It’s important to be patient when starting a new diet. Results won’t happen overnight but don’t give up. Look to maintain motivation and commitment and the results of your hard work will pay off.
Managing your weight doesn’t mean you have to go cold turkey on all your favourite foods. Instead enjoy them in moderation and think of them as a treat instead of a daily ‘must have’.
There is now a world of healthy recipes at your fingertips…. Simply search online for ideas, inspiration or how to make your favourite dish a little healthier. Here are some useful websites:
Although the UK’s waistline is expanding there is a growing group of people who are becoming more conscious and mindful of the products that they consume and the environmental impact their choices have.
Veganism is one of Britain's fastest growing lifestyle movements and according to the Mintel Global Food and Drink Trends 2017 report, there was a 257% increase in the number of vegan food and beverage launches in 2016, compared to 5 years ago, with consumers buying almost three times more plant-based products online than they did in January 2016.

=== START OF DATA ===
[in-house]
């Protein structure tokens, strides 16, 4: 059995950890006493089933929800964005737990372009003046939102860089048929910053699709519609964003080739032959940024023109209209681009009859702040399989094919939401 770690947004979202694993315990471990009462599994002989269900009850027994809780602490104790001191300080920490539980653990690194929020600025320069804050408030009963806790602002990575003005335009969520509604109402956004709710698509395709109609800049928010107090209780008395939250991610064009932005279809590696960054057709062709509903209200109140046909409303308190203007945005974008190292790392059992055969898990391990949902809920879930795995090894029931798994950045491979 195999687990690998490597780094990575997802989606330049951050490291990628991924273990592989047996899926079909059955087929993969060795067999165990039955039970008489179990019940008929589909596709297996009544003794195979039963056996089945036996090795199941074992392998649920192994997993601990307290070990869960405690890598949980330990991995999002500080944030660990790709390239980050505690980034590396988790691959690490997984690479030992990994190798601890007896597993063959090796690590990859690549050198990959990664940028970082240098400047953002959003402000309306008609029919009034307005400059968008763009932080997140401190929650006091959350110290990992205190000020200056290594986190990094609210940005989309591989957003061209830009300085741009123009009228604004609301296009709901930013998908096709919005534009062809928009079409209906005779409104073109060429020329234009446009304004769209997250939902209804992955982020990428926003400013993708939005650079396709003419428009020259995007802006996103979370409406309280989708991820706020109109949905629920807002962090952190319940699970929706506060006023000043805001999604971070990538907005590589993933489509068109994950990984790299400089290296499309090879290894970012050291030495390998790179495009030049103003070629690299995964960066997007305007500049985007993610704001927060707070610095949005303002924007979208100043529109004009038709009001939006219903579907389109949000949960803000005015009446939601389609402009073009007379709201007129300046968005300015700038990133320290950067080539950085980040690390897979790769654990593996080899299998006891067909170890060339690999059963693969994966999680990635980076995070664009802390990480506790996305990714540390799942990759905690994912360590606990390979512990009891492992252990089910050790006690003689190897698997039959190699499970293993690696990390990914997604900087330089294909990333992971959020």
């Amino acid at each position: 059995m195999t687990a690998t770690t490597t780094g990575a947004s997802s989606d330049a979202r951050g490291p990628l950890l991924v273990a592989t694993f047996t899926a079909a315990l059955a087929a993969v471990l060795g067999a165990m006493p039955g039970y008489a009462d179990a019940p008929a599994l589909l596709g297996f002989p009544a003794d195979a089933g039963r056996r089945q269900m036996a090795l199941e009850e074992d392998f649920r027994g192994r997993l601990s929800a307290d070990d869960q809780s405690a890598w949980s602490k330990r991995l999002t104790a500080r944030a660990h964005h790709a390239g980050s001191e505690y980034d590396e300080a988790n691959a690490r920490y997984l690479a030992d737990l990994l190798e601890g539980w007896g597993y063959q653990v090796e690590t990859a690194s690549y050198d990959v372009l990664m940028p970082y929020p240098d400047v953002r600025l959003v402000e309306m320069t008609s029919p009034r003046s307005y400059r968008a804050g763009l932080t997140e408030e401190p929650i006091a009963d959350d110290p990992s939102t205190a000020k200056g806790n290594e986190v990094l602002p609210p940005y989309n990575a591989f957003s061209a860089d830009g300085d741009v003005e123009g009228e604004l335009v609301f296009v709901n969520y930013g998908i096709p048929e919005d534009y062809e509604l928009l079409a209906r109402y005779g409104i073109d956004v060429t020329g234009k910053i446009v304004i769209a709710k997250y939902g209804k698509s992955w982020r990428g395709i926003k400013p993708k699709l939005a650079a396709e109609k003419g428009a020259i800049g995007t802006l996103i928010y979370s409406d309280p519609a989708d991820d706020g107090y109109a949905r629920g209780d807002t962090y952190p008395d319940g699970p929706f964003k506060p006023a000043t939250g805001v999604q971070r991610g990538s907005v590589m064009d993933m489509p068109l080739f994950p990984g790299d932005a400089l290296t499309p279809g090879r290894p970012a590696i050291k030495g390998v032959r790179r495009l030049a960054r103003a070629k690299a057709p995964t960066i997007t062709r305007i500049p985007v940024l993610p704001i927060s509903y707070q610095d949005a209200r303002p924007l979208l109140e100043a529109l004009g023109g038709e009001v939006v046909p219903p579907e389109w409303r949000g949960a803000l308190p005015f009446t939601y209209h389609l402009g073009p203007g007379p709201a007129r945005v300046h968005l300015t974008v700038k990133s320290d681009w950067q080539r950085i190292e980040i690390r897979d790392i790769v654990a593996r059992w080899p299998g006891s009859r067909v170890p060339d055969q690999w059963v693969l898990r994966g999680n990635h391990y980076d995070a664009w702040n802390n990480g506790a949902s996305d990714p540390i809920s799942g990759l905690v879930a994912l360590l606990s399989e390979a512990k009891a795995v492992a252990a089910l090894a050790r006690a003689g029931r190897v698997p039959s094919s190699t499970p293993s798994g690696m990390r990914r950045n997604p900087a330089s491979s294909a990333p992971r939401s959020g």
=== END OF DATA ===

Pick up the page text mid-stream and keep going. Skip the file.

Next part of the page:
It’s estimated that over 1.68 million people are either vegetarian or vegan. This plant-based movement is largely being driven by young people making more ethical and compassionate choices; 42% of vegans are in the 15-34 age category compared to just 14% who are over 65.
According to research, one in six of us will experience a mental health problem in any given week, with further research suggesting most Britons have experienced some type of mental health issue. Stress can be hard to ‘deal with’ as there’s no medical definition, with many health care professionals often disagreeing if stress is the cause or result of a problem.
Stress is linked to pressure. When we have too much to do, or too much to think about, tasks to complete or there’s a lack of control.
In today’s fast paced world, pressure is often a normal and sometimes unavoidable by-product. But there are ways that you can manage this pressure and stop is bubbling over and causing unwanted side effects.
Here are some quick and easy lifestyle habits that you can start right now.
Work-life balance can mean different things to different people but it’s fair to say that in today’s busy, crazy and hectic world, achieving this can often seem impossible. Technology makes employees contactable around the clock and this never-ending workday is damaging to your mental health and wellbeing, relationships and overall health and happiness.